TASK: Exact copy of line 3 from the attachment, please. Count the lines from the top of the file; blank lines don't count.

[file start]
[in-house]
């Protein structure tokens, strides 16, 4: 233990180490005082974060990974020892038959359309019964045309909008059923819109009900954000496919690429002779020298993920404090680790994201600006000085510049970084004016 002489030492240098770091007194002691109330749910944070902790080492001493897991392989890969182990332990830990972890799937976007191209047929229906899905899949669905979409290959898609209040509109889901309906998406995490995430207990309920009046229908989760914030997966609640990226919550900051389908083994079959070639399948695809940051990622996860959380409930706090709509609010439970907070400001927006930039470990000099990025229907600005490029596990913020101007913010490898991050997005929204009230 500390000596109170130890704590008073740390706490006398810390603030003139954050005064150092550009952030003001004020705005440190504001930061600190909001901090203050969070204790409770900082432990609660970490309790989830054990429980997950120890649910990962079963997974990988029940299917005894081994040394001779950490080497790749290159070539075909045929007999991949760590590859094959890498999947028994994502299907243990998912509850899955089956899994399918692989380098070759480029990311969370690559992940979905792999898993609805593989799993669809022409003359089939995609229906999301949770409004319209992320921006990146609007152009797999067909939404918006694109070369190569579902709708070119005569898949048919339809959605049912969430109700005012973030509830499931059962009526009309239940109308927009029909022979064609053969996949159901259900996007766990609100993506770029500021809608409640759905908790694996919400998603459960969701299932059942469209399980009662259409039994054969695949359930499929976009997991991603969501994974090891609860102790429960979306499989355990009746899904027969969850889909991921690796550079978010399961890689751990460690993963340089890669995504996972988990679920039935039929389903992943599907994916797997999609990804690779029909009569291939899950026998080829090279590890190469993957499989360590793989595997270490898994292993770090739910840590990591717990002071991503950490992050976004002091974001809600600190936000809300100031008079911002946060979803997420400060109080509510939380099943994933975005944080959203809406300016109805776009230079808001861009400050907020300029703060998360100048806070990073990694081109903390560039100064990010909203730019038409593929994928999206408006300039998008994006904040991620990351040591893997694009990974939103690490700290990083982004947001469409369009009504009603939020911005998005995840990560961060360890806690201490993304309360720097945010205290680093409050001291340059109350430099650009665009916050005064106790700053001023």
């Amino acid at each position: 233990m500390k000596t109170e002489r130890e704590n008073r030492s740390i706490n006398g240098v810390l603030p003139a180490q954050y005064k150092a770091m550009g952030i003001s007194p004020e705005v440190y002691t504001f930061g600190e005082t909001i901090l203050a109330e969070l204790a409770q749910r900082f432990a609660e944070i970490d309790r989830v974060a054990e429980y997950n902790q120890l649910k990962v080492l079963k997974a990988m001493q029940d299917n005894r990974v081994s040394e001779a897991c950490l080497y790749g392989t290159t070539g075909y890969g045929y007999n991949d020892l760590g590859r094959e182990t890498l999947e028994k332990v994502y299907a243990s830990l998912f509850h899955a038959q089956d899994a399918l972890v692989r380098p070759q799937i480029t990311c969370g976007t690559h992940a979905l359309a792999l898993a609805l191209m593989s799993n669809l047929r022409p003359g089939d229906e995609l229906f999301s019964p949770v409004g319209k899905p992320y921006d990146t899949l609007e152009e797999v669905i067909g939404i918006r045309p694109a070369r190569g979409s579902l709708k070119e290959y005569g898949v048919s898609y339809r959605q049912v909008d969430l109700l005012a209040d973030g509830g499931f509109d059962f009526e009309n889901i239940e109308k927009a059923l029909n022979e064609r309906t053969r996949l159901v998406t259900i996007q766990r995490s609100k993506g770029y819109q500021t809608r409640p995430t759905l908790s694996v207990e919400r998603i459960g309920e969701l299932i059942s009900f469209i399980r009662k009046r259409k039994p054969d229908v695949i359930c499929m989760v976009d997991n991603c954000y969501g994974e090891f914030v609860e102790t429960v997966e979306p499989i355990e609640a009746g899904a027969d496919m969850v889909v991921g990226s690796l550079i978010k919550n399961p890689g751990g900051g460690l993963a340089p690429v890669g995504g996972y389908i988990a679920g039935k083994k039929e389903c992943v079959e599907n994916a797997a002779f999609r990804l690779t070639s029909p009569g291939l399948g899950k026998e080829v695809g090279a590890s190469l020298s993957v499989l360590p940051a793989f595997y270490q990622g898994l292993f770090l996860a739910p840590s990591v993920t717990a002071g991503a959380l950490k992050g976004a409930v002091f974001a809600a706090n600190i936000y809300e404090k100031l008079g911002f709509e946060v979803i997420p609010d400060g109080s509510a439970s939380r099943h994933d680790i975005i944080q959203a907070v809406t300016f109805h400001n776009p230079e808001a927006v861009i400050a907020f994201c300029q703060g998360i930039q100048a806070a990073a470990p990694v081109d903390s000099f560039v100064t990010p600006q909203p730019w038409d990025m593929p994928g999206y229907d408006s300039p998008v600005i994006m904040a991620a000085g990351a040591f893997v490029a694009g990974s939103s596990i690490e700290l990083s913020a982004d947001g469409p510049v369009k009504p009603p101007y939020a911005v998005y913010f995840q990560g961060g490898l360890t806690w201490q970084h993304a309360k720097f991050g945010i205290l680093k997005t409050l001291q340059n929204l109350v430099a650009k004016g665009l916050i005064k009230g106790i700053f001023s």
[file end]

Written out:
């Amino acid at each position: 233990m500390k000596t109170e002489r130890e704590n008073r030492s740390i706490n006398g240098v810390l603030p003139a180490q954050y005064k150092a770091m550009g952030i003001s007194p004020e705005v440190y002691t504001f930061g600190e005082t909001i901090l203050a109330e969070l204790a409770q749910r900082f432990a609660e944070i970490d309790r989830v974060a054990e429980y997950n902790q120890l649910k990962v080492l079963k997974a990988m001493q029940d299917n005894r990974v081994s040394e001779a897991c950490l080497y790749g392989t290159t070539g075909y890969g045929y007999n991949d020892l760590g590859r094959e182990t890498l999947e028994k332990v994502y299907a243990s830990l998912f509850h899955a038959q089956d899994a399918l972890v692989r380098p070759q799937i480029t990311c969370g976007t690559h992940a979905l359309a792999l898993a609805l191209m593989s799993n669809l047929r022409p003359g089939d229906e995609l229906f999301s019964p949770v409004g319209k899905p992320y921006d990146t899949l609007e152009e797999v669905i067909g939404i918006r045309p694109a070369r190569g979409s579902l709708k070119e290959y005569g898949v048919s898609y339809r959605q049912v909008d969430l109700l005012a209040d973030g509830g499931f509109d059962f009526e009309n889901i239940e109308k927009a059923l029909n022979e064609r309906t053969r996949l159901v998406t259900i996007q766990r995490s609100k993506g770029y819109q500021t809608r409640p995430t759905l908790s694996v207990e919400r998603i459960g309920e969701l299932i059942s009900f469209i399980r009662k009046r259409k039994p054969d229908v695949i359930c499929m989760v976009d997991n991603c954000y969501g994974e090891f914030v609860e102790t429960v997966e979306p499989i355990e609640a009746g899904a027969d496919m969850v889909v991921g990226s690796l550079i978010k919550n399961p890689g751990g900051g460690l993963a340089p690429v890669g995504g996972y389908i988990a679920g039935k083994k039929e389903c992943v079959e599907n994916a797997a002779f999609r990804l690779t070639s029909p009569g291939l399948g899950k026998e080829v695809g090279a590890s190469l020298s993957v499989l360590p940051a793989f595997y270490q990622g898994l292993f770090l996860a739910p840590s990591v993920t717990a002071g991503a959380l950490k992050g976004a409930v002091f974001a809600a706090n600190i936000y809300e404090k100031l008079g911002f709509e946060v979803i997420p609010d400060g109080s509510a439970s939380r099943h994933d680790i975005i944080q959203a907070v809406t300016f109805h400001n776009p230079e808001a927006v861009i400050a907020f994201c300029q703060g998360i930039q100048a806070a990073a470990p990694v081109d903390s000099f560039v100064t990010p600006q909203p730019w038409d990025m593929p994928g999206y229907d408006s300039p998008v600005i994006m904040a991620a000085g990351a040591f893997v490029a694009g990974s939103s596990i690490e700290l990083s913020a982004d947001g469409p510049v369009k009504p009603p101007y939020a911005v998005y913010f995840q990560g961060g490898l360890t806690w201490q970084h993304a309360k720097f991050g945010i205290l680093k997005t409050l001291q340059n929204l109350v430099a650009k004016g665009l916050i005064k009230g106790i700053f001023s």